Originally opened in 1856, Renwick Smallpox Hospital has become one of the most notorious locales for paranormal activity on Roosevelt Island. The reason? Some of the most deathly ill patients in the country were confined within its walls - victims of the brutal plague. Although there was a vaccine available at the time, many who emigrated from other countries did not have access to medical care and were affected by the horrendous disease.

    Once inside, smallpox sufferers were mostly left to wait out their days in agony.

    Their number was staggering: with 7,000 patients per year, there were roughly 30,000 deaths inside Renwick during its time of operation. Among those, there are certainly more than a few restless spirits left inside, as residents of the island speak of strange noises and lights coming from the abandoned building.

  • People Claim You Can Hear The Spirits Of Inmates Still Working Near The Blackwell Penitentiary

    Originally erected in 1832, Blackwell Penitentiary was one of the earlier structures built on Roosevelt Island... and remains one of its most disturbing. Housing nearly 1,000 inmates, those who were sent to Blackwell were part of a labor program.

    While there have been numerous sightings around Roosevelt Island's asylum and lighthouse, rumor has it that several residents have heard or seen strange goings-on near the site of the old penitentiary. Among them is the eerie sounds of former inmates, still tirelessly working away on various sites they were assigned to decades ago.

  • Ships Were Mysteriously Grounded In The Waterway Known As "Hell's Gate"

    Ships Were Mysteriously Grounded In The Waterway Known As "Hell's Gate"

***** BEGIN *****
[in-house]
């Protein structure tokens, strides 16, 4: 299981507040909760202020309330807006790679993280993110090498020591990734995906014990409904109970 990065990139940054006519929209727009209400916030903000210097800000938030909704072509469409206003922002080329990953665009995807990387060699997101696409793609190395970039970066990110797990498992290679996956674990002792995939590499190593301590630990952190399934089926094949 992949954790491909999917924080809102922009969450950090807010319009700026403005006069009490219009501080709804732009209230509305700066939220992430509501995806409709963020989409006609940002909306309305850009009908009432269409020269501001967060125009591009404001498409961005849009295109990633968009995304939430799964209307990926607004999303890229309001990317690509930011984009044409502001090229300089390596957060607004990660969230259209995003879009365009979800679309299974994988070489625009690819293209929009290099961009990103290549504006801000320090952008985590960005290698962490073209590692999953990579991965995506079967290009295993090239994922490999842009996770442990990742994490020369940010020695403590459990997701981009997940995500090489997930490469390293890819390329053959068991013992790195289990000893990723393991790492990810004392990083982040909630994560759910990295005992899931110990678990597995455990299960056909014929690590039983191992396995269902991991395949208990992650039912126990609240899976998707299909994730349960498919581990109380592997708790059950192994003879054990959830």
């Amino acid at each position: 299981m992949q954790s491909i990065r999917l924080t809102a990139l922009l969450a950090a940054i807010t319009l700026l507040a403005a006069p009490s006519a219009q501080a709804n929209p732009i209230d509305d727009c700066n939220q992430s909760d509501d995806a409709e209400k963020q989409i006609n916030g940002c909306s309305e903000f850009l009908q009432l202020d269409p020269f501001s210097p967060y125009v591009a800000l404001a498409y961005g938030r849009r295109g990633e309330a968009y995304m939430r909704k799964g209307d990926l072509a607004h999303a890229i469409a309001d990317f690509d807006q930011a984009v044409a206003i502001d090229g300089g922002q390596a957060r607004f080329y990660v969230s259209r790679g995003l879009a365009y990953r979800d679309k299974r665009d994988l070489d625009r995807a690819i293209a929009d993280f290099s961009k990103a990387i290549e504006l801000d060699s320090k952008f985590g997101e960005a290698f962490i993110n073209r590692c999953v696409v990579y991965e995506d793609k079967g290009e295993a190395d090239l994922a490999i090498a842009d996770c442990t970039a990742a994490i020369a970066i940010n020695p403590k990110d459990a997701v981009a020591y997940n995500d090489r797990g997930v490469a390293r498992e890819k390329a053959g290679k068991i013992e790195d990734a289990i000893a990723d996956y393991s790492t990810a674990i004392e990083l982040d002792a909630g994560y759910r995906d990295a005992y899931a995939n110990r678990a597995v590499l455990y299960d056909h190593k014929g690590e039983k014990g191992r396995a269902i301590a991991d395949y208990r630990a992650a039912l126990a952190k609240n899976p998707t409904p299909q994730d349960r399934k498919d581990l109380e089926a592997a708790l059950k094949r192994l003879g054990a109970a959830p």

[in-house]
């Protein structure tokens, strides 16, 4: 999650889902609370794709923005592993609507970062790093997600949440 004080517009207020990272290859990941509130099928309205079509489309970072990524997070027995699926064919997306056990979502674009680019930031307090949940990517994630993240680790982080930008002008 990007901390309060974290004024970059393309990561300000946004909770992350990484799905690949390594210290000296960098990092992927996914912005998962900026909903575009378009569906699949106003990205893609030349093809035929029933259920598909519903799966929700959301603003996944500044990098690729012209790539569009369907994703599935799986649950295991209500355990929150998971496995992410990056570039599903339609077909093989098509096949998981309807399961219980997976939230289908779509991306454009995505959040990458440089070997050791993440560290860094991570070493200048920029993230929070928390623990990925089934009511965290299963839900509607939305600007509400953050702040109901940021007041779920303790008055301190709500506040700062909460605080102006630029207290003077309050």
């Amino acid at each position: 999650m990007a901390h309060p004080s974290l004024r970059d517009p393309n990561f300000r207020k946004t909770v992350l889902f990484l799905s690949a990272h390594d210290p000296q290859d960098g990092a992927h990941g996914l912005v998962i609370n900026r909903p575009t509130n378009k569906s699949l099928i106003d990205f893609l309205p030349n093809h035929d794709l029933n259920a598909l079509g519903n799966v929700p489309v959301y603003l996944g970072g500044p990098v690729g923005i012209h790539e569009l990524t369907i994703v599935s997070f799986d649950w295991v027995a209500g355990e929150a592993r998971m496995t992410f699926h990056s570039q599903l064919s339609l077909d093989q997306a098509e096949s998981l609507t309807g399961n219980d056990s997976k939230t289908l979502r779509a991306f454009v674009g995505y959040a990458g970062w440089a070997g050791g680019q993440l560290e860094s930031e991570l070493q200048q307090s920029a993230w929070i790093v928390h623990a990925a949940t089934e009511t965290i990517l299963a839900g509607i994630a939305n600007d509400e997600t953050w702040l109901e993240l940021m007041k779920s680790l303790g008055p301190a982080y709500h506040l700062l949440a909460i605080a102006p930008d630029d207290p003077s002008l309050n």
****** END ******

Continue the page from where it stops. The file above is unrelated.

Photo: Jack Boucher / Wikimedia Commons / Public Domain

    In 1858, the waterway between the Bronx and Queens had earned a particularly terrifying nickname: "Hell's Gate." The passage between these two areas was so dark that ships mysteriously started running aground in the middle of the night.

    The only light was the ominous glow of the island's haunted asylum. 

    As a result, James Renwick, the architect after whom the smallpox hospital was named, had a lighthouse constructed on at the northern tip of the island in 1872. His employees? Inmates of the infamous Blackwell Penitentiary. To this day, residents of the island still claim to see strange lights emanating from near the base of the lighthouse.

  • John McCarthy Escaped The Asylum And Built A Fortress Many Believe Is Still Haunted By His Spirit

    One inmate of the asylum system, John McCarthy, believed that at any moment, the British could come and attack Roosevelt Island. This was in 1872, and the threat of a sudden attack from our neighbors across the pond was not on America's radar, but McCarthy nevertheless took it upon himself to fortify the island just in case the British decided to launch an assault. 

    His solution? Escape the asylum and build a wall. Starting on the north end of the island, McCarthy created a fortress-like wall from river clay in order to protect the land from any invaders. While launching a solo effort to build a wall is certainly insane, one can only hope it was somewhat therapeutic for McCarthy, considering he was already a patient at the asylum. Some say he started building the lighthouse on the northern end of the island. He left a faded description on a rock near his wall, which still gives tourists the creeps:

    This is the work
    Was done by John McCarthy
    Who built the Light House from the bottom to the
    Top All ye who do pass by may
    Pray for his soul when he dies